Graduation Year


Document Type




Degree Name

MS in Chemical Engineering (M.S.C.H.)

Degree Granting Department

Chemical Engineering

Major Professor

Venkat R. Bhethanabotla, Ph.D.

Co-Major Professor

John N. Kuhn, Ph.D.

Committee Member

Scott W. Campbell, Ph.D.


carbon dioxide conversion, DFT, oxygen vacancy, reverse water gas shift-chemical looping


There is a pressing need for carbon dioxide (CO2) mitigation technologies as increasing emissions continue to threaten our environment. Carbon capture and storage (CCS) alone would not be able to achieve temperature rise below 2 °C. In addition, CCS cost increases considerably for power generation and other industries where CO2 separation is necessary. Conversion of CO2 to usable products is the most economical and feasible solution as it could offset CO2 separation cost. Liquid fuels are an attractive route since it is a commodity used globally and demand increases with population and economic growth. Conversion of CO 2 to liquid fuels would also reduce dependence on fossil fuels, increasing fuel economy security. This way CO2 would be recycled from emissions and transformed into fuel and then recycled again, potentially generating zero CO2 emissions, creating a closed carbon cycle.

CO2 can be converted to liquid fuels using various technologies. For instance, biomass, algae, and photochemical technologies can be used to directly convert CO2 to fuels, while, photochemical and thermochemical can be used to convert CO2 to CO, which can subsequently be converted to liquid fuels. The latter has been regarded as the most efficient route currently and potentially in the future. Currently, thermochemical routes outperform photochemical in conversion rates and material recyclability over several cycles.

Thermochemical CO2 conversion technologies include reverse water gas shift (RWGS), thermochemical cycles, and reverse water gas shift-chemical looping (RWGSCL). The differences between these technologies will be discussed in Section 1.2. RWGS-CL is a promising technology since it has achieved higher conversion rates than thermochemical cycles at lower operating temperatures. This is a two-step cyclic process, that first reduces a perovskite oxide (ABO 3) with hydrogen (H2) and subsequently oxidizes the oxygen vacant perovskite (ABO3-δ), thereby converting CO2 to CO and regenerating its structure. CO can subsequently be converted to hydrocarbons via Fischer Tropsch Synthesis. Performance of different perovskites compared to the state-of-the art material ceria (CeO2) are discussed in Section 1.3.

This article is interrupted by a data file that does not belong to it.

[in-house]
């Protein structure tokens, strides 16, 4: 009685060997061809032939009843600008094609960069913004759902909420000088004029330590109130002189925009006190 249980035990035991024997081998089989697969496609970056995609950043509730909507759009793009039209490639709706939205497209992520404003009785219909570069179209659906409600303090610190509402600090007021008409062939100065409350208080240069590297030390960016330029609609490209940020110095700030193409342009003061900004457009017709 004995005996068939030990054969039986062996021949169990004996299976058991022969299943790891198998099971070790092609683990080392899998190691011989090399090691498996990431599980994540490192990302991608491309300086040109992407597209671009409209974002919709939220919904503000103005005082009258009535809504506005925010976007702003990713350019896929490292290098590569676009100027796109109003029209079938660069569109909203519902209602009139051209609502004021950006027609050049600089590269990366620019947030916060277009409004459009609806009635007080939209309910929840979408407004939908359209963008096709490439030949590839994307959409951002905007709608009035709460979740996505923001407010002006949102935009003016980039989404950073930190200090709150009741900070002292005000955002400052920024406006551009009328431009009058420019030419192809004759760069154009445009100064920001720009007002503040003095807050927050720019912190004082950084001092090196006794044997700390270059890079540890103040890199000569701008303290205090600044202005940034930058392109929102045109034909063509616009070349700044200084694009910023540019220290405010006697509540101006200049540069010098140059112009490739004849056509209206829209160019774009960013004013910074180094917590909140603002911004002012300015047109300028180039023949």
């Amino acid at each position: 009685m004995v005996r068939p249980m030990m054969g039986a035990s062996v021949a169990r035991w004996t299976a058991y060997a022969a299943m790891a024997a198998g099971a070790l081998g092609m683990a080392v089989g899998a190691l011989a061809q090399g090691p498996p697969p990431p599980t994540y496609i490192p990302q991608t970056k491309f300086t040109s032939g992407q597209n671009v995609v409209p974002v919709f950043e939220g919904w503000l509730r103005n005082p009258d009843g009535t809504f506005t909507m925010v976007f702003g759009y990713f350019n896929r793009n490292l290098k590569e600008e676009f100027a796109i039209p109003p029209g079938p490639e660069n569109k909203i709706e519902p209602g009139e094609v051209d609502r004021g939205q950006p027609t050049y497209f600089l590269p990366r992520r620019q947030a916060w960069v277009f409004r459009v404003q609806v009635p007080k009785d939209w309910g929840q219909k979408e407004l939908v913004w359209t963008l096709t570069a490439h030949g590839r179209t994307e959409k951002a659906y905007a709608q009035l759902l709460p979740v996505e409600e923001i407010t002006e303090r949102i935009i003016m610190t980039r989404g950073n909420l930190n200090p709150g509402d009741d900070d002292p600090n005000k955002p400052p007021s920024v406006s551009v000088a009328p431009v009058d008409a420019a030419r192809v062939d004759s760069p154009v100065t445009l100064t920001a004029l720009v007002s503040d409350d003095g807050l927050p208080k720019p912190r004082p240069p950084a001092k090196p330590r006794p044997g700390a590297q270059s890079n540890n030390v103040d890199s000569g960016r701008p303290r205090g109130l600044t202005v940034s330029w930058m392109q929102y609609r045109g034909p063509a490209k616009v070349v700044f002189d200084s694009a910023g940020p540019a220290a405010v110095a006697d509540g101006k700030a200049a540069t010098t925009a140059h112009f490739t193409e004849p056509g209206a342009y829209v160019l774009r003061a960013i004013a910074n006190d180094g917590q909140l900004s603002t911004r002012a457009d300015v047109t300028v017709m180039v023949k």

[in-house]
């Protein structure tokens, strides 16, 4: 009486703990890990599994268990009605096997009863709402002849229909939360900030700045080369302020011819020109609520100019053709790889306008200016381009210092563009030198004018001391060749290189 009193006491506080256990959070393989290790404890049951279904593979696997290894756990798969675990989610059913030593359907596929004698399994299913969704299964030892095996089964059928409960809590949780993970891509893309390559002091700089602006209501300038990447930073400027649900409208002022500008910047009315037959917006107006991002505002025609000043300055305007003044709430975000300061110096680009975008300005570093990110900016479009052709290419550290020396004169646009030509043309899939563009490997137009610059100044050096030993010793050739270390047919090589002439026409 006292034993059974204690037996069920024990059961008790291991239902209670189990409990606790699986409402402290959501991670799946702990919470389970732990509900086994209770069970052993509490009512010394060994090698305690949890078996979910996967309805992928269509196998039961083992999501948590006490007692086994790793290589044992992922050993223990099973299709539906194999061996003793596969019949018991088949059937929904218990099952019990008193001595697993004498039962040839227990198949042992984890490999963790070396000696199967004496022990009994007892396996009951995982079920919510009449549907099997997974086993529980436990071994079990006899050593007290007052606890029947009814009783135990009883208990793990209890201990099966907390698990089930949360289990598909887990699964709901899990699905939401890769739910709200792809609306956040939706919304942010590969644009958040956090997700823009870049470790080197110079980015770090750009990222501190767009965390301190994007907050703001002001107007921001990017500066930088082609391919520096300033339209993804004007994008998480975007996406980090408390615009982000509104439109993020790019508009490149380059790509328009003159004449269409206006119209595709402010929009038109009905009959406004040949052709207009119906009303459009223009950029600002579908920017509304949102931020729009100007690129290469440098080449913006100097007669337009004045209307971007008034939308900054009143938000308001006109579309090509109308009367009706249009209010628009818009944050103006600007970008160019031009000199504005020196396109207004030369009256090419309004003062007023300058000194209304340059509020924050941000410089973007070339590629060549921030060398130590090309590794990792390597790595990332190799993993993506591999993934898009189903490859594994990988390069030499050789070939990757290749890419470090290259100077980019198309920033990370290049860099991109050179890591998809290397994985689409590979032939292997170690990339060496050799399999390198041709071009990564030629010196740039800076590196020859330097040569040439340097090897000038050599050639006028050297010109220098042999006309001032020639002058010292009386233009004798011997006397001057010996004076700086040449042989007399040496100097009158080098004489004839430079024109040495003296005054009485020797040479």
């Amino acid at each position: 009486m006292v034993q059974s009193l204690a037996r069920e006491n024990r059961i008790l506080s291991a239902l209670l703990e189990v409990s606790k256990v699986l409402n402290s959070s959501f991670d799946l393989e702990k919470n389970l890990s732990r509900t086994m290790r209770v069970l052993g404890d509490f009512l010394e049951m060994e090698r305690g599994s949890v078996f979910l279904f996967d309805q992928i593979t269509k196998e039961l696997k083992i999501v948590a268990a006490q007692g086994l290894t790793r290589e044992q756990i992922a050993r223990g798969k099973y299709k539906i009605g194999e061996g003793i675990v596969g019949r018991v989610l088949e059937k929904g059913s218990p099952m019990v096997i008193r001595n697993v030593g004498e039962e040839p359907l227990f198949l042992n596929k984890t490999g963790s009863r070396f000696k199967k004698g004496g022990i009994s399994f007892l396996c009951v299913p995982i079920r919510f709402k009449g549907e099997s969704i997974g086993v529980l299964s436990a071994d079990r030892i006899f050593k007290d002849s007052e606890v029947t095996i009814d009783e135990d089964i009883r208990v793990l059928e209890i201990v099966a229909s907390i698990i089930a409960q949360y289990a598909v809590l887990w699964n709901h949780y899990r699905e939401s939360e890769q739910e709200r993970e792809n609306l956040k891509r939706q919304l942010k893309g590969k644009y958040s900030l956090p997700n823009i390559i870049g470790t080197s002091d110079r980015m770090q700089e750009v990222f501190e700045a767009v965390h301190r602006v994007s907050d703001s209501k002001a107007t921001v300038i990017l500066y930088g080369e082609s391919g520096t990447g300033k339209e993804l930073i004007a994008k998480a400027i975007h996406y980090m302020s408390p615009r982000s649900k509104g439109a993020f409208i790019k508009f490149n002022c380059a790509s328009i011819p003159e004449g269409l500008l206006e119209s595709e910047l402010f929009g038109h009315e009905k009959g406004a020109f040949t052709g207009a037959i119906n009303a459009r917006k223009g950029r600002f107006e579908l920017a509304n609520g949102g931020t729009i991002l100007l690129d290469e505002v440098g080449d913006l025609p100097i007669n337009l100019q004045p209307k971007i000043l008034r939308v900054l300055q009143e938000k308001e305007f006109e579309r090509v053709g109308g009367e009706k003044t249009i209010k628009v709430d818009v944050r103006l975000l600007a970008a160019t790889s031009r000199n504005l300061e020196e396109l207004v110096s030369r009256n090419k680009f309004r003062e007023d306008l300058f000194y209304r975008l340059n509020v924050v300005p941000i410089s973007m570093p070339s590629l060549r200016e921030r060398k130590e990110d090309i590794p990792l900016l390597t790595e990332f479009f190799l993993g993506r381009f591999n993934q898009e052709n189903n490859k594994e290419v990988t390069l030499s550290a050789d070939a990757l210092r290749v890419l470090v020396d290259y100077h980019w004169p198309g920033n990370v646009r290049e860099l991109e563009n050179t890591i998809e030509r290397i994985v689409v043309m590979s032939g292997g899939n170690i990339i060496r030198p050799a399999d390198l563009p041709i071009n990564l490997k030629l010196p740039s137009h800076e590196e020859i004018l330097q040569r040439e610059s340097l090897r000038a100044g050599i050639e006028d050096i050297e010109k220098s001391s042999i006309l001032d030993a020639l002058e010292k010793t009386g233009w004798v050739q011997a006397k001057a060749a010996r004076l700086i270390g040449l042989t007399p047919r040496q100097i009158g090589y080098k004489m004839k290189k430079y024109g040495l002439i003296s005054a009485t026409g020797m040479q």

Energy requirements are reduced by doping the A-site and B-site with alkaline earth and transition metals. Perovskites containing cobalt (Co), iron (Fe), and manganese (Mn) have exhibited either enhanced CO2 conversion, lower operating temperatures or higher stability. The specific studies showcasing these properties are discussed in Section 1.4. We aim to introduce these notable properties to achieve a high performing material by simultaneous doping of Co, Fe, and Mn into the B-site of a lanthanum perovskite.

Three compositions, LaCo0.50Fe0.25Mn0.25O 3 (Co50), LaCo0.25Fe0.50Mn0.25O 3 (Fe50), and LaCo0.25Fe0.25Mn0.50O 3 (Mn50), were synthesized experimentally (Section 2.1) and modeled computationally (Section 2.5). Characterization techniques such as Xray diffraction (XRD), scanning electron microscopy (SEM), and X-ray photo-electron spectroscopy (XPS) were used to understand the effects of the three metals doped in the B-site. Temperature programmed reduction in hydrogen (TPR-H2) and oxidation with carbon dioxide (TPO-CO2) experiments were used to experimentally quantify the amount of oxygen vacancies and carbon monoxide generated (Section 2.4). Oxygen vacancy formation and CO2 conversion capability were studied using bulk oxygen vacancy formation energy (E vac) as descriptor.

The three compositions achieved an orthorhombic perovskite phase with well dispersed metals on the bulk structure. Evac decreased with transition metal, Co50 having the lowest and Mn50 the highest. Experimental oxygen vacancy formation and CO yield were achieved as expected from E vac results. Co50 had the highest CO production (1780 μmol/g-perovskite) but resulted in an unfeasible isothermal process. Fe50 on the other hand had similar CO production (1420 μmol/g-perovskite) and ideal reduction and oxidation temperatures for isothermal RWGS-CL. A RWGS-CL experiment showed Fe50 produced ∼900 μmol/g-perovskite stably over five cycles. The high performance of Fe50 is attributed to the promotion of multiple valence states on the surface caused by the triple transition metal doping on the B-site.